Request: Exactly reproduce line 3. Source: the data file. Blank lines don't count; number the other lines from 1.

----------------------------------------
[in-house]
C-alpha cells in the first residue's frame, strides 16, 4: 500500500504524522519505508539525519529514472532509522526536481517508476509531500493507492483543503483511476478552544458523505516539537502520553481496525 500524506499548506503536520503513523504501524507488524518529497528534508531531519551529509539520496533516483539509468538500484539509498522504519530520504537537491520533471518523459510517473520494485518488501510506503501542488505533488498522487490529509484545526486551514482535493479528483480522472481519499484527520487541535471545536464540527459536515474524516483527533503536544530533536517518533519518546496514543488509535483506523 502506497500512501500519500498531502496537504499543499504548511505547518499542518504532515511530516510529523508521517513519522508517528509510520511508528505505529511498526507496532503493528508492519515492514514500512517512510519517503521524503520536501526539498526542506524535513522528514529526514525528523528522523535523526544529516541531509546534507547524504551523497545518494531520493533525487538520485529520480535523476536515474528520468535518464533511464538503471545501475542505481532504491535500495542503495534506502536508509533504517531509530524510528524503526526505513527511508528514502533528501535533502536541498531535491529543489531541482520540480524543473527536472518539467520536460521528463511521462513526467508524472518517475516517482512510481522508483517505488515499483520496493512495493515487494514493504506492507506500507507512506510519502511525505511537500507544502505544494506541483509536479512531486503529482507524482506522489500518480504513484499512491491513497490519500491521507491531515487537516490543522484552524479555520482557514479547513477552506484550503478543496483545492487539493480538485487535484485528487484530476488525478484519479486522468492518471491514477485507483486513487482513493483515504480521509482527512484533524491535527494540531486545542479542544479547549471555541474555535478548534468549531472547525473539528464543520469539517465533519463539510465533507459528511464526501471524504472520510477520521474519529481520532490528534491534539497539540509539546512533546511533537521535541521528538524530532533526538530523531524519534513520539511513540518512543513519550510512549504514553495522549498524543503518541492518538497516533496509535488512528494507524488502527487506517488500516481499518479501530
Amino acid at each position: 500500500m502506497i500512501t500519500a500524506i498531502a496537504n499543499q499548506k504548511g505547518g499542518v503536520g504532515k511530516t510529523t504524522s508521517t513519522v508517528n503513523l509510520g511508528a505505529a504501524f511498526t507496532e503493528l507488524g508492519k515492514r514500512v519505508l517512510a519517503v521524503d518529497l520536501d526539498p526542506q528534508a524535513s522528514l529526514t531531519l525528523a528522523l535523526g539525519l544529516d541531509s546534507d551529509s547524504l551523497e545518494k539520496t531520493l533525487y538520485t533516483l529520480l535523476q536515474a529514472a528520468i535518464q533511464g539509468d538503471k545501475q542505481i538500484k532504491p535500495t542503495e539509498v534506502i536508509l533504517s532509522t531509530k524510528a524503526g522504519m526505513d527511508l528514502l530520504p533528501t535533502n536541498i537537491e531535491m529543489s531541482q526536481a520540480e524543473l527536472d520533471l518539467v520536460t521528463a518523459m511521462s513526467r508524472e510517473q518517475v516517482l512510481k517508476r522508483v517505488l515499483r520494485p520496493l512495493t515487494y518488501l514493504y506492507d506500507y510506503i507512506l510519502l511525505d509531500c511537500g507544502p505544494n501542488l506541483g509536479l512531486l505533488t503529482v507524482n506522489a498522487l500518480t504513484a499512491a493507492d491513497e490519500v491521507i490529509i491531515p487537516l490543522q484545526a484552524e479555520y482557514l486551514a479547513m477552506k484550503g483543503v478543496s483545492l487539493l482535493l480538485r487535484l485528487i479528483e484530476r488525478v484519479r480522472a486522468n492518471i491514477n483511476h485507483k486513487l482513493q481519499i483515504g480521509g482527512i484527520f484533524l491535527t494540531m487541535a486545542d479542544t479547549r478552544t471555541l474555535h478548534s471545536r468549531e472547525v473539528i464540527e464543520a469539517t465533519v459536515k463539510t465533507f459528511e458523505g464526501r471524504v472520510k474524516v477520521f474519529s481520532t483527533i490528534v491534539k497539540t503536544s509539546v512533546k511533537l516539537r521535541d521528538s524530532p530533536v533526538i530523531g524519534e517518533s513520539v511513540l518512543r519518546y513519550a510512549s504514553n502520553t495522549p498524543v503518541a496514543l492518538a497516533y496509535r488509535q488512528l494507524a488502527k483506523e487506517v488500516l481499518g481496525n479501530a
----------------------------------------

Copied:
Amino acid at each position: 500500500m502506497i500512501t500519500a500524506i498531502a496537504n499543499q499548506k504548511g505547518g499542518v503536520g504532515k511530516t510529523t504524522s508521517t513519522v508517528n503513523l509510520g511508528a505505529a504501524f511498526t507496532e503493528l507488524g508492519k515492514r514500512v519505508l517512510a519517503v521524503d518529497l520536501d526539498p526542506q528534508a524535513s522528514l529526514t531531519l525528523a528522523l535523526g539525519l544529516d541531509s546534507d551529509s547524504l551523497e545518494k539520496t531520493l533525487y538520485t533516483l529520480l535523476q536515474a529514472a528520468i535518464q533511464g539509468d538503471k545501475q542505481i538500484k532504491p535500495t542503495e539509498v534506502i536508509l533504517s532509522t531509530k524510528a524503526g522504519m526505513d527511508l528514502l530520504p533528501t535533502n536541498i537537491e531535491m529543489s531541482q526536481a520540480e524543473l527536472d520533471l518539467v520536460t521528463a518523459m511521462s513526467r508524472e510517473q518517475v516517482l512510481k517508476r522508483v517505488l515499483r520494485p520496493l512495493t515487494y518488501l514493504y506492507d506500507y510506503i507512506l510519502l511525505d509531500c511537500g507544502p505544494n501542488l506541483g509536479l512531486l505533488t503529482v507524482n506522489a498522487l500518480t504513484a499512491a493507492d491513497e490519500v491521507i490529509i491531515p487537516l490543522q484545526a484552524e479555520y482557514l486551514a479547513m477552506k484550503g483543503v478543496s483545492l487539493l482535493l480538485r487535484l485528487i479528483e484530476r488525478v484519479r480522472a486522468n492518471i491514477n483511476h485507483k486513487l482513493q481519499i483515504g480521509g482527512i484527520f484533524l491535527t494540531m487541535a486545542d479542544t479547549r478552544t471555541l474555535h478548534s471545536r468549531e472547525v473539528i464540527e464543520a469539517t465533519v459536515k463539510t465533507f459528511e458523505g464526501r471524504v472520510k474524516v477520521f474519529s481520532t483527533i490528534v491534539k497539540t503536544s509539546v512533546k511533537l516539537r521535541d521528538s524530532p530533536v533526538i530523531g524519534e517518533s513520539v511513540l518512543r519518546y513519550a510512549s504514553n502520553t495522549p498524543v503518541a496514543l492518538a497516533y496509535r488509535q488512528l494507524a488502527k483506523e487506517v488500516l481499518g481496525n479501530a